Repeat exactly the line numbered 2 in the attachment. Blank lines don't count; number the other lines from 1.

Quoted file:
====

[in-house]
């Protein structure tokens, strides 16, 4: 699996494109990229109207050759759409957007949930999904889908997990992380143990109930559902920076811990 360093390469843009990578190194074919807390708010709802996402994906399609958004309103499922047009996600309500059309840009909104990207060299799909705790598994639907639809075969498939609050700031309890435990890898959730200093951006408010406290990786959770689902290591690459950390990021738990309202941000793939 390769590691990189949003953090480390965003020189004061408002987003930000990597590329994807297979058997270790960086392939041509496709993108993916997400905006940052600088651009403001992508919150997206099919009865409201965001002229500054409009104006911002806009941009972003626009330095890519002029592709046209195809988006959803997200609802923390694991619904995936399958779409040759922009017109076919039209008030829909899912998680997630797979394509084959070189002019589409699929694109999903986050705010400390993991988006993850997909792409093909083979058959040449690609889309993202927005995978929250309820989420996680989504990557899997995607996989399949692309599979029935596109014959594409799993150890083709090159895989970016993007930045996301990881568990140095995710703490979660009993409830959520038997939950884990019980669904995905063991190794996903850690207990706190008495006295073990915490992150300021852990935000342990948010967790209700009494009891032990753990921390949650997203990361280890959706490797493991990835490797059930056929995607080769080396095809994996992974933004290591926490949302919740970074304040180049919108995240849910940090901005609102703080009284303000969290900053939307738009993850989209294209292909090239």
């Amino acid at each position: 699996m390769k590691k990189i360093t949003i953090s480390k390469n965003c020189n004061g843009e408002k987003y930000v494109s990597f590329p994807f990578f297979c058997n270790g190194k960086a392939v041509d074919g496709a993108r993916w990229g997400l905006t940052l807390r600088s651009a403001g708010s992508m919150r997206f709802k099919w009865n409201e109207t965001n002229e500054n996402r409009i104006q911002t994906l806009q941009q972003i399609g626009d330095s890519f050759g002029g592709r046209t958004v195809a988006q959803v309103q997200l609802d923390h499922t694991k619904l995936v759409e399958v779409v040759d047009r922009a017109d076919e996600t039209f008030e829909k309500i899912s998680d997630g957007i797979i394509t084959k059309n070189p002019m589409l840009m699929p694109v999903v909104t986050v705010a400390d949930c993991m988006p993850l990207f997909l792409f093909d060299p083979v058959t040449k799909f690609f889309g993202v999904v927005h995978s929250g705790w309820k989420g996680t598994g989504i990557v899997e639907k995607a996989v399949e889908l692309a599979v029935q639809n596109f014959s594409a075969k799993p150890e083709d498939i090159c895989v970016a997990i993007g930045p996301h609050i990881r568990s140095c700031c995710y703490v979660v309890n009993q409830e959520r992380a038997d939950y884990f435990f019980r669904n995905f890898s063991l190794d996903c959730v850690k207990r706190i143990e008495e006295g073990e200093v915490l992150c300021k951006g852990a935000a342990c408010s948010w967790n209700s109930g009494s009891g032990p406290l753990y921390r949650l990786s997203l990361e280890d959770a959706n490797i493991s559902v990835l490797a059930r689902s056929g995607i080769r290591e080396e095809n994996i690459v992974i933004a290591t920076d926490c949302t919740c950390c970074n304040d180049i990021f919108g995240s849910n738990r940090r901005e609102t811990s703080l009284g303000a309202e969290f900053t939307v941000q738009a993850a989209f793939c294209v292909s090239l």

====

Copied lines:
């Protein structure tokens, strides 16, 4: 699996494109990229109207050759759409957007949930999904889908997990992380143990109930559902920076811990 360093390469843009990578190194074919807390708010709802996402994906399609958004309103499922047009996600309500059309840009909104990207060299799909705790598994639907639809075969498939609050700031309890435990890898959730200093951006408010406290990786959770689902290591690459950390990021738990309202941000793939 390769590691990189949003953090480390965003020189004061408002987003930000990597590329994807297979058997270790960086392939041509496709993108993916997400905006940052600088651009403001992508919150997206099919009865409201965001002229500054409009104006911002806009941009972003626009330095890519002029592709046209195809988006959803997200609802923390694991619904995936399958779409040759922009017109076919039209008030829909899912998680997630797979394509084959070189002019589409699929694109999903986050705010400390993991988006993850997909792409093909083979058959040449690609889309993202927005995978929250309820989420996680989504990557899997995607996989399949692309599979029935596109014959594409799993150890083709090159895989970016993007930045996301990881568990140095995710703490979660009993409830959520038997939950884990019980669904995905063991190794996903850690207990706190008495006295073990915490992150300021852990935000342990948010967790209700009494009891032990753990921390949650997203990361280890959706490797493991990835490797059930056929995607080769080396095809994996992974933004290591926490949302919740970074304040180049919108995240849910940090901005609102703080009284303000969290900053939307738009993850989209294209292909090239």